Genre: historical fiction (communist China)
ISBN: 9781400067121
personal collection
Reason for Reading: 
I love Lisa See, especially Shanghai Girls, which was a prequel to this book.
Rating: 5/5

Summary (from Goodreads):

Reeling from newly uncovered family secrets, and anger at her mother and aunt for keeping them from her, Joy runs away to Shanghai in early 1957 to find her birth father—the artist Z.G. Li, with whom both May and Pearl were once in love. Dazzled by him, and blinded by idealism and defiance, Joy throws herself into the New Society of Red China, heedless of the dangers in the communist regime.

Devastated by Joy’s flight and terrified for her safety, Pearl is determined to save her daughter, no matter the personal cost. From the crowded city to remote villages, Pearl confronts old demons and almost insurmountable challenges as she follows Joy, hoping for reconciliation. Yet even as Joy’s and Pearl’s separate journeys converge, one of the most tragic episodes in China’s history threatens their very lives.

My Thoughts: I found this a little slow-moving towards the beginning, like I did with Peony in Love, but it turned around and got quite interesting. I’ve never read much about what life was like in communist China, and while this is fiction, I know See is pretty good at her historical fiction 🙂 As usual with her writing, I was easily able to picture life in Shanghai and in the countryside. And the characters’ emotions were so well described that I was excited, anxious, happy, mad, and disheartened throughout the story.

The Last Runaway by Tracy Chevalier

Title: The Last Runaway
Author: Tracy Chevalier
Length: 301
Published in: 2013
Genre: historical fiction
ISBN: 9780525952992
borrowed from library
Reason for Reading:
Loved Girl with the Pearl Earring and Remarkable Creatures by Chevalier, so I’ve been waiting for her next to come out 🙂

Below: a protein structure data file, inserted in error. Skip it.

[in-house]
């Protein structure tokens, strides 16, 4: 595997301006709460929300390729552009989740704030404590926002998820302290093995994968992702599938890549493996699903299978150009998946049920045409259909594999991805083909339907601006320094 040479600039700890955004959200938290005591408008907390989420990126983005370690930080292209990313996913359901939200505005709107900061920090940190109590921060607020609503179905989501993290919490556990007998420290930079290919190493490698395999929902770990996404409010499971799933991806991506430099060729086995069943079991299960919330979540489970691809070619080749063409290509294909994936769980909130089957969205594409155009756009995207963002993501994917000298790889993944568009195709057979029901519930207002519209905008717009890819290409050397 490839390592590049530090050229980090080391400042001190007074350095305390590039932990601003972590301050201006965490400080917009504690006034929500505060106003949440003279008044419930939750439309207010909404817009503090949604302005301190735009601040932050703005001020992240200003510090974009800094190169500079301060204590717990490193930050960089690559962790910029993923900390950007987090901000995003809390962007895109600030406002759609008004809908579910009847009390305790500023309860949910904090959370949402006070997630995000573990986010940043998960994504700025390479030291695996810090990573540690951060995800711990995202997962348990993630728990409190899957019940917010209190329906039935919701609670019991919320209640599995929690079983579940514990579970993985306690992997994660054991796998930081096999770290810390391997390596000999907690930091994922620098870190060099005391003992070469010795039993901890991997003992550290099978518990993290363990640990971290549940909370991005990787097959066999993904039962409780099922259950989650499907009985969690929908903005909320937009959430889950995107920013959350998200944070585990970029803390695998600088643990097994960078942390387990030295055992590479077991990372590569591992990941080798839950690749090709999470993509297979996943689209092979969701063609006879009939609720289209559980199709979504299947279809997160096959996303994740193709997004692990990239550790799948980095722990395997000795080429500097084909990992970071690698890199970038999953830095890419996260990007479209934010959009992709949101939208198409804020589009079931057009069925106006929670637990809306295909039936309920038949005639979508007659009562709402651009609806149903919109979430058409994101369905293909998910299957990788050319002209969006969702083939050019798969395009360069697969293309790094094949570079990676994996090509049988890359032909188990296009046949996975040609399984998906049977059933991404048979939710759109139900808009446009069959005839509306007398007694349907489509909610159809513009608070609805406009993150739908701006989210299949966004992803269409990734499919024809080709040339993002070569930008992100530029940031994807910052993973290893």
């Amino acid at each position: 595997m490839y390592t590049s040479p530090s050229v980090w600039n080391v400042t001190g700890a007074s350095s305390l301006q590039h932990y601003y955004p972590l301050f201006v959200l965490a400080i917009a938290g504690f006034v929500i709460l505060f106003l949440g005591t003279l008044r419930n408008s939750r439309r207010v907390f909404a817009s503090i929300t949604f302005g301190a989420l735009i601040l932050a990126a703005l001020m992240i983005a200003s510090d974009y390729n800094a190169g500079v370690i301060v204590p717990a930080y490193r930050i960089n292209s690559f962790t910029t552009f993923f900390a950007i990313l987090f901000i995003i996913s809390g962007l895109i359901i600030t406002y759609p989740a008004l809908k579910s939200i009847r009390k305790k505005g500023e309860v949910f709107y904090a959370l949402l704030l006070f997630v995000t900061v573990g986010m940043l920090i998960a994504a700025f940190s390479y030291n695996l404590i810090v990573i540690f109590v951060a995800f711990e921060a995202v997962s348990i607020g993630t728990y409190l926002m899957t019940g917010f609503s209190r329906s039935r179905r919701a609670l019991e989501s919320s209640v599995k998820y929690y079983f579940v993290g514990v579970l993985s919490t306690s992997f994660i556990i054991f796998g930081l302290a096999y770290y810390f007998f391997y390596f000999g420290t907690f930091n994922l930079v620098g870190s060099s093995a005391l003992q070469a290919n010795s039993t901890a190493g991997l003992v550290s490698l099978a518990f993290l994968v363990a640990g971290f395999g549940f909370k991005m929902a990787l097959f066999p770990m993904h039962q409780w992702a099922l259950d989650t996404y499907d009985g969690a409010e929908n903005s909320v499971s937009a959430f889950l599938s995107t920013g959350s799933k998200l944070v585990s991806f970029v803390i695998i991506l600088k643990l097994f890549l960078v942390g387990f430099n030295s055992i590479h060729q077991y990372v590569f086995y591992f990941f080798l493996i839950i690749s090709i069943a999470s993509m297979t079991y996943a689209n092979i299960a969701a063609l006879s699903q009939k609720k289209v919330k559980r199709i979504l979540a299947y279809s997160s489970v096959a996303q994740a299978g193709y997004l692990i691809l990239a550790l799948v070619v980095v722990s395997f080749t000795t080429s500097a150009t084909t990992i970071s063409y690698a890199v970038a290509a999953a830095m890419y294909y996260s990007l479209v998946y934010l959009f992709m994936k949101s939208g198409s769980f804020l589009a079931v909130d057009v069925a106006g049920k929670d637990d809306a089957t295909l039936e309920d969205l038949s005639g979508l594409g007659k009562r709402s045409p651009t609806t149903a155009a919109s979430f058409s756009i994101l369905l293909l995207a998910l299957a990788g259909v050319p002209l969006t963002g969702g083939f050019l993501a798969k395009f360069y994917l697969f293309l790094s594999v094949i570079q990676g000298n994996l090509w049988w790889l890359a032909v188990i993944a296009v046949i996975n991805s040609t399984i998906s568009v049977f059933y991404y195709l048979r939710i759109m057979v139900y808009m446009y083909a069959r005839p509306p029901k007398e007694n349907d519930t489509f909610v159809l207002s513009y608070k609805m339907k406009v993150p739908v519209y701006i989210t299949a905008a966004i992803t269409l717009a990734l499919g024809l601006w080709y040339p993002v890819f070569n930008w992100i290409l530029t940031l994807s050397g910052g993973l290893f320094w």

Rating: 5/5

Summary (from book jacket):

Ohio 1850. For a modest English Quaker stranded far from home, life is a trial. Untethered from the moment she leaves England, fleeing personal disappointment, Honor Bright is forced by family tragedy to rely on strangers in an alien, untamed landscape. The men sweat and spit; the women drink whisky and shoot copperheads, even as they stitch bonnets and quilts.

Ninteenth-century America is practical, precarious, and scarred by the continuing injustice of slavery. In her noew home, Honor discovers that principles count for little, even within a religious community famed for championing human equality.

Drawn into the clandestine activities of the Underground Railroad, a network helping runaway slaves escape to freedom, Honor befriends two exceptional people who embody the startling power of defiance. Eventually she must decide if she too can act on what she believes in, whatever the personal cost.

My Thoughts: This book really struck home with me. Having lived my entire life in Ohio, about 1.5 hours drive to the setting of the book, I was totally engrossed in the historical aspect of the book. I could so easily picture Chevalier’s descriptions of the landscape and weather. I’ve never known another landscape or extreme weather shifts (today it is 50 and tomorrow it should be in the 20s!), though it certainly has changed since Honor first came to know Ohio. I often forget just how different England and America are, especially in the 1850s. I’ve been to Scotland for a trip, but did I pay attention to whether or not there were such mundane animals I’m used to seeing like squirrels and raccoons? Of course not! I can only imagine the shock an immigrant would feel upon changing European city-life for backwoods Ohio–even settling in New England would have been better than the polar opposite that was the untamed midwest.

But I digress…I read this book in three sittings. I haven’t read a book so quickly in such a long time. It is a simple story, yet Honor has some very complex feelings about fitting in and belonging. As I’ve never really moved far from my family and friends and all I know, I cannot identify with Honor. But that just made her story all the more interesting to me. I don’t quilt or sew, but Chevalier’s inclusion of that small aspect of daily life made me want to grab my friend who does quilt with her family and see just what it’s like. Oddly enough, I felt that the Quaker ways didn’t seem all that different from the Amish as they are today.

One last thought. This cover is beautiful! I just love it 🙂

A Favorite Quote:

“I think now that the stunning show of leaves in red and yellow and orange in the autumn was one last gift from God to see us through these colourless winter months.” (p185)

What a beautiful way to describe the changing colors of fall in Ohio…